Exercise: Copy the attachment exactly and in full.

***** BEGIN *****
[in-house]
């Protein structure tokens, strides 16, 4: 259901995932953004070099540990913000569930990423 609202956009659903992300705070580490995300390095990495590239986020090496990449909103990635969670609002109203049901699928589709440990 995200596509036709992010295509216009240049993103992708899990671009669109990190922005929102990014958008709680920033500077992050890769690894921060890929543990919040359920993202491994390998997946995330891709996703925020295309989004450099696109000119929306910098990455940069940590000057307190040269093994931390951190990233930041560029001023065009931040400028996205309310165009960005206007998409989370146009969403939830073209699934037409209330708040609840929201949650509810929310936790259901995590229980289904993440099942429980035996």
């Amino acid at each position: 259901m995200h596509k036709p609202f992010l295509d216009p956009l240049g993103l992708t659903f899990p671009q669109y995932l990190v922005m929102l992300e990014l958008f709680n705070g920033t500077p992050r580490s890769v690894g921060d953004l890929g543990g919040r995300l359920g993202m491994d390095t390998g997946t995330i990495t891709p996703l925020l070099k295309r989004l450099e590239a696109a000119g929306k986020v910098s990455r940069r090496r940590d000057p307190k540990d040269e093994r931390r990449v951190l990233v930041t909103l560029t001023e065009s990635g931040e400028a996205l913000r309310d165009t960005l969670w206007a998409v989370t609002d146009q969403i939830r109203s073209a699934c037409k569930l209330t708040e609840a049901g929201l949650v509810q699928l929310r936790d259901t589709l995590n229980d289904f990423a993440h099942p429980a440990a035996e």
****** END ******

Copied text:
[in-house]
């Protein structure tokens, strides 16, 4: 259901995932953004070099540990913000569930990423 609202956009659903992300705070580490995300390095990495590239986020090496990449909103990635969670609002109203049901699928589709440990 995200596509036709992010295509216009240049993103992708899990671009669109990190922005929102990014958008709680920033500077992050890769690894921060890929543990919040359920993202491994390998997946995330891709996703925020295309989004450099696109000119929306910098990455940069940590000057307190040269093994931390951190990233930041560029001023065009931040400028996205309310165009960005206007998409989370146009969403939830073209699934037409209330708040609840929201949650509810929310936790259901995590229980289904993440099942429980035996």
């Amino acid at each position: 259901m995200h596509k036709p609202f992010l295509d216009p956009l240049g993103l992708t659903f899990p671009q669109y995932l990190v922005m929102l992300e990014l958008f709680n705070g920033t500077p992050r580490s890769v690894g921060d953004l890929g543990g919040r995300l359920g993202m491994d390095t390998g997946t995330i990495t891709p996703l925020l070099k295309r989004l450099e590239a696109a000119g929306k986020v910098s990455r940069r090496r940590d000057p307190k540990d040269e093994r931390r990449v951190l990233v930041t909103l560029t001023e065009s990635g931040e400028a996205l913000r309310d165009t960005l969670w206007a998409v989370t609002d146009q969403i939830r109203s073209a699934c037409k569930l209330t708040e609840a049901g929201l949650v509810q699928l929310r936790d259901t589709l995590n229980d289904f990423a993440h099942p429980a440990a035996e």